Insurers' CSR reimbursement for 2017 gets the boot in new White House proposal
The White House on Thursday encouraged Congress to pass legislation that does not authorize cost-sharing reduction payments for insurers in 2017, even though individual market insurers had to pay into the program on behalf of their low-income enrollees.
The Trump administration's proposed language, obtained by Modern Healthcare, could nullify claims insurers might make for unpaid CSRs, as it clarifies that insurers are on the hook to pay back any of the excess money paid out by the federal government before President Donald Trump cut off CSRs starting Oct. 1, 2017.
A few insurers have already filed lawsuits against the federal government over unpaid CSRs from 2017, including the Maine Community Health Options co-op and South Dakota's Sanford Health Plan.
Previous iterations of stabilization language from Capitol Hill funded the CSRs for 2017, but as of deadline multiple congressional aides did not confirm whether the latest draft includes those payments.
The proposed language from the White House adds an extra dimension of indicating how the administration may deal with insurers should Congress fail to authorize CSRs for 2017. The CMS could claw back this money through the reconciliation process, a contingency that insurers have been watching for since Trump cut off the payments. As of deadline, a spokesperson for HHS did not respond to a request for comment on how the administration might handle these payments.
"Notwithstanding any other provision of law, there is no obligation under this act or any other act, including the Patient Protection and Affordable Care Act, to make payments on or after October 1, 2017 for purposes of reconciling any such cost-sharing reduction payments made for benefit years 2016 or 2017," the White House proposed legislation reads.
A clawback would mean a financial hit for plans, said Deep Banerjee, an analyst for S&P Global Ratings, because they set their 2017 rates assuming a full year of CSR payments.
Once Trump cut off the payments, insurers began applying the surplus money they had received from the federal government to the CSRs they were still obligated by law to pay for their enrollees.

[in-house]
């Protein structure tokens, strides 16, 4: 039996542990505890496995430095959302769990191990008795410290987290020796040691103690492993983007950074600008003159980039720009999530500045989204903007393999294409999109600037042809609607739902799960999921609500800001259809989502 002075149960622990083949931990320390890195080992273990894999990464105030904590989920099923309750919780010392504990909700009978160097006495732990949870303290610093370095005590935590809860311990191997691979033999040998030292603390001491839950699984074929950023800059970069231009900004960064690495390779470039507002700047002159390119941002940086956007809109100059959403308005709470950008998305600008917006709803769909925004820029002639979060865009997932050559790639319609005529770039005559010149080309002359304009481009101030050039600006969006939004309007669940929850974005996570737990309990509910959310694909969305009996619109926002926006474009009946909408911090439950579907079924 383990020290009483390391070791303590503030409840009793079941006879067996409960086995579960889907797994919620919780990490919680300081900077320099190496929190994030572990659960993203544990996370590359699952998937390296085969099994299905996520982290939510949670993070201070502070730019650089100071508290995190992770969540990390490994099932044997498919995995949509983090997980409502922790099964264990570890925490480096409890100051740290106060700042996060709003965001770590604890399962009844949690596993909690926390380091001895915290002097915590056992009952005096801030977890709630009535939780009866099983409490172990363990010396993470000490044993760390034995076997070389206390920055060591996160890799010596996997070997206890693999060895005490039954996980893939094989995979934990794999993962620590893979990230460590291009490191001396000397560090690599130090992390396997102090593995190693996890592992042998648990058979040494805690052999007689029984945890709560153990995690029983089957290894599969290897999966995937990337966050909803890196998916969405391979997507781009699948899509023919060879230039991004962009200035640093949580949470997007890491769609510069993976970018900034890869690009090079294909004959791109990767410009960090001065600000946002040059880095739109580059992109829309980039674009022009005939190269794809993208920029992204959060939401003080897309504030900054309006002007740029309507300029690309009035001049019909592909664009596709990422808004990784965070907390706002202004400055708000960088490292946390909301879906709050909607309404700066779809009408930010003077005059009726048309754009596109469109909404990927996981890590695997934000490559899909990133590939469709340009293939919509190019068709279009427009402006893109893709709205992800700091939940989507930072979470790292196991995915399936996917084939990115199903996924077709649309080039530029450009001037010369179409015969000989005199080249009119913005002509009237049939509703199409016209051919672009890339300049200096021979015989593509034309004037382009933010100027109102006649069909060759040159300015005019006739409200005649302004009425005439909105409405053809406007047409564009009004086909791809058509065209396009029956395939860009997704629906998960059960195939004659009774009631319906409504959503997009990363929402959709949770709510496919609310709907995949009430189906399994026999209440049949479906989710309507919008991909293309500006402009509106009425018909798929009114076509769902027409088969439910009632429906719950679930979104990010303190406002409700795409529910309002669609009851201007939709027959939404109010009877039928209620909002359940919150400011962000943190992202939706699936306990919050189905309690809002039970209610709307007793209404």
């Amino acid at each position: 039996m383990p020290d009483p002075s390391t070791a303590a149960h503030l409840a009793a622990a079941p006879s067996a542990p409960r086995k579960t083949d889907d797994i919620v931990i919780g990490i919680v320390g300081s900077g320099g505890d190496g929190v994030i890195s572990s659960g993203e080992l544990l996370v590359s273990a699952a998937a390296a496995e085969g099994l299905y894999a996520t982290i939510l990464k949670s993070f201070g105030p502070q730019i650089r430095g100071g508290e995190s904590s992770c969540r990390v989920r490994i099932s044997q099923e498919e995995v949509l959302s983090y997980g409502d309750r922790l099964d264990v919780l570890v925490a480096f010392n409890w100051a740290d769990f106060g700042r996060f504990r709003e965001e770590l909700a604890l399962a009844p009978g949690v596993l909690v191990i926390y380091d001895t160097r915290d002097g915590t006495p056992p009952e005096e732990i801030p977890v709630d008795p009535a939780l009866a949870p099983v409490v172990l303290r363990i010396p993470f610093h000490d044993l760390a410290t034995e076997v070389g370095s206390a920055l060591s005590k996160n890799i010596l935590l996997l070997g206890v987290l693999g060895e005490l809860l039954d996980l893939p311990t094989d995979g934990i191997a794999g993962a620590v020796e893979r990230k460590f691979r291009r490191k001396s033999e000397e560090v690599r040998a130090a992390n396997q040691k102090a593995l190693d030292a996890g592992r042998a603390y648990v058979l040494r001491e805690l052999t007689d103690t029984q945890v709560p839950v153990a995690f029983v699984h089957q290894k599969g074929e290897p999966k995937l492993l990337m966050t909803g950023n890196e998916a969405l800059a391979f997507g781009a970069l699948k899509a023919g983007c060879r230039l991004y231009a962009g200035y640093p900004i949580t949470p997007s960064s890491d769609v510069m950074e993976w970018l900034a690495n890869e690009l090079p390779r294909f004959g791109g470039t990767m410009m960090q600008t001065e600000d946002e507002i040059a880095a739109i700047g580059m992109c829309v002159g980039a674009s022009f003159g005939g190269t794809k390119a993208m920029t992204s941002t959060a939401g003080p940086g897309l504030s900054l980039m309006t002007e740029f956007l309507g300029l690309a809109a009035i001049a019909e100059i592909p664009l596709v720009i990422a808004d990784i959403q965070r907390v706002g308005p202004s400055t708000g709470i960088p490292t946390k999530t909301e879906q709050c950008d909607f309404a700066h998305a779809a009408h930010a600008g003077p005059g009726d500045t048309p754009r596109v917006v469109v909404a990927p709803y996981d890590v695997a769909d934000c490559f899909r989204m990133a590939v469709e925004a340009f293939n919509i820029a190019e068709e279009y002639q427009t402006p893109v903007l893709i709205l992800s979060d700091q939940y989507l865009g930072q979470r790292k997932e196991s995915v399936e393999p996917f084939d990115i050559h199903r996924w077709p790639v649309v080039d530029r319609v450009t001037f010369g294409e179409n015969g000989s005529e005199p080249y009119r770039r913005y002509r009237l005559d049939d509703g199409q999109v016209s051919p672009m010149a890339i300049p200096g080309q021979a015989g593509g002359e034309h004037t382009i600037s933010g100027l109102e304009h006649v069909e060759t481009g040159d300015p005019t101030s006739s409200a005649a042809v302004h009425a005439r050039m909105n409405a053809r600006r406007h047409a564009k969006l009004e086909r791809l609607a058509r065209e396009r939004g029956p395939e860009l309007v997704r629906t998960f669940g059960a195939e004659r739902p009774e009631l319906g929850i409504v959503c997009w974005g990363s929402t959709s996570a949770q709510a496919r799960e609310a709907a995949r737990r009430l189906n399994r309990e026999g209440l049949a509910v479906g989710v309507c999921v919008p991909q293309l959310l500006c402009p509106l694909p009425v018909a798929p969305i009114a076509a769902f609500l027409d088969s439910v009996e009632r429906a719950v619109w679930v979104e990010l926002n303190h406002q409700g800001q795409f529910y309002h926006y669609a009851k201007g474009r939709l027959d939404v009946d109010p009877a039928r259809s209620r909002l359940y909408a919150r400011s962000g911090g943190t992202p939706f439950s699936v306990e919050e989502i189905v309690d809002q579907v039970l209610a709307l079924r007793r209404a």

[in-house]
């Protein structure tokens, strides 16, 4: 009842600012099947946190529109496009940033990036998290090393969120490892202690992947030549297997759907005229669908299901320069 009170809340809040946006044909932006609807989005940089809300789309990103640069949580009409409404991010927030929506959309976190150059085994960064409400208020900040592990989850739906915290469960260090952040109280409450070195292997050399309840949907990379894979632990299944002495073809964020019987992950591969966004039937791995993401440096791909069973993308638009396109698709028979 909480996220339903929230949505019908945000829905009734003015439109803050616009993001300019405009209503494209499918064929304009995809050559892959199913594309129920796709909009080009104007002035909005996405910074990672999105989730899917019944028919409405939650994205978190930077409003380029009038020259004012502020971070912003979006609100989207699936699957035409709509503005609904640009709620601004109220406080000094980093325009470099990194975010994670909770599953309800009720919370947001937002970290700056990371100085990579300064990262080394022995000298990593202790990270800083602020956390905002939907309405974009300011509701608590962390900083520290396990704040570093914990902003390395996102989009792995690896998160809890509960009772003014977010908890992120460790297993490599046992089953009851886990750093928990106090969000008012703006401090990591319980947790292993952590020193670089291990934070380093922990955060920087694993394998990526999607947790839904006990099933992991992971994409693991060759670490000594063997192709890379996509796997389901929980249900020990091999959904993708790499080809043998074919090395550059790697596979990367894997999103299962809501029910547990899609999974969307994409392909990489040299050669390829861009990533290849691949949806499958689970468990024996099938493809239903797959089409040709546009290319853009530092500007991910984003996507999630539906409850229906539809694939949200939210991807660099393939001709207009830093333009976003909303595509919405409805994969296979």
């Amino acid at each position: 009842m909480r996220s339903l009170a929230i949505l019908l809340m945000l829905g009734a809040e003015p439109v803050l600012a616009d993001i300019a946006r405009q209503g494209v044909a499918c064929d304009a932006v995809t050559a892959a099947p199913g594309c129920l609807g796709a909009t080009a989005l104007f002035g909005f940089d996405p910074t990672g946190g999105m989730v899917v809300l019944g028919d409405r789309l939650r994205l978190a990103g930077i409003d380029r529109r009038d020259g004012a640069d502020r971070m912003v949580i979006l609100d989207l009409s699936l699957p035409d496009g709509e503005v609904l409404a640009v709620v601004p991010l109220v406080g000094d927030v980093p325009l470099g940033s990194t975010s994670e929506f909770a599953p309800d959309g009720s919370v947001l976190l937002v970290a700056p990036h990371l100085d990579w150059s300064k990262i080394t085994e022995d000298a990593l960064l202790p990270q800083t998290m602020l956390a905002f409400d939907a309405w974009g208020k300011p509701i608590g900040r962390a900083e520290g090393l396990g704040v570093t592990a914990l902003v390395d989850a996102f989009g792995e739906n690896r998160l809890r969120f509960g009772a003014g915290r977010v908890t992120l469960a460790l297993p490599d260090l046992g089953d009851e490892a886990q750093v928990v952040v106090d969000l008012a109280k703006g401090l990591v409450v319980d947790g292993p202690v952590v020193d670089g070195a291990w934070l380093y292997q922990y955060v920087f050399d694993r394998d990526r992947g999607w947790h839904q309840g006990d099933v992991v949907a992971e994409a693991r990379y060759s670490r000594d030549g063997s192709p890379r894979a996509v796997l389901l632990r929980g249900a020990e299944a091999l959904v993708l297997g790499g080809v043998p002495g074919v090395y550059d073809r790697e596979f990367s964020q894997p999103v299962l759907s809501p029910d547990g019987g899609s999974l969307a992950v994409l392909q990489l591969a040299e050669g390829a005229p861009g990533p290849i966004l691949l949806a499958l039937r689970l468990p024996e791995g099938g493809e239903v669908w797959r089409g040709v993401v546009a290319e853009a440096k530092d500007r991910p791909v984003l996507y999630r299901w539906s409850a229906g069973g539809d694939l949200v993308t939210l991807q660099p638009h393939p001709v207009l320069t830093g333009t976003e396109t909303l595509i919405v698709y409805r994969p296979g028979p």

According to the administration's proposed text, insurers would not be able to get out of making these CSR payments despite the government's action.
"Nothing in this subsection shall be construed as affecting the requirement of issuers … to reduce cost-sharing," the proposed legislation states.
A White House spokesperson said while the administration supports CSRs for 2019 and 2020, in subsequent years the White House "expects Obamacare to be replaced with a better system."
The proposed legislation also shows the escalation of the White House effort to insert its policy suggestions into the individual-market stabilization negotiations lawmakers have been trying to finish in time to attach the measure to the upcoming spending omnibus.
The House hopes to release its spending omnibus bill on March 15, but senior GOP and Democratic aides on Thursday said the negotiations are growing increasingly difficult as the White House escalates its demands that include statutory language to allow the auto-renewal of short-term plans.
HHS Secretary Alex Azar told reporters on Thursday that the department is seeking comment on its legal authority to allow auto-renewals for short-term plans. In the absence of that, the administration wants Congress to grant clear authority to HHS to offer those renewals, he said.
Other issues also have complicated Congress' negotiations. Some conservative House Republicans are also ratcheting up their demands for policies that are nonstarters for Democrats, including defunding of Planned Parenthood, cuts to Title X family planning grants and more, according to a Democratic aide close to negotiations.
In addition, Democrats and Republicans on the health appropriations subcommittees are at odds over $3 billion in budget offsets known as "changes in mandatory programs," which includes Title X family planning. Republicans don't want these offsets. Appropriators in both chambers must settle this before the final package can come together.
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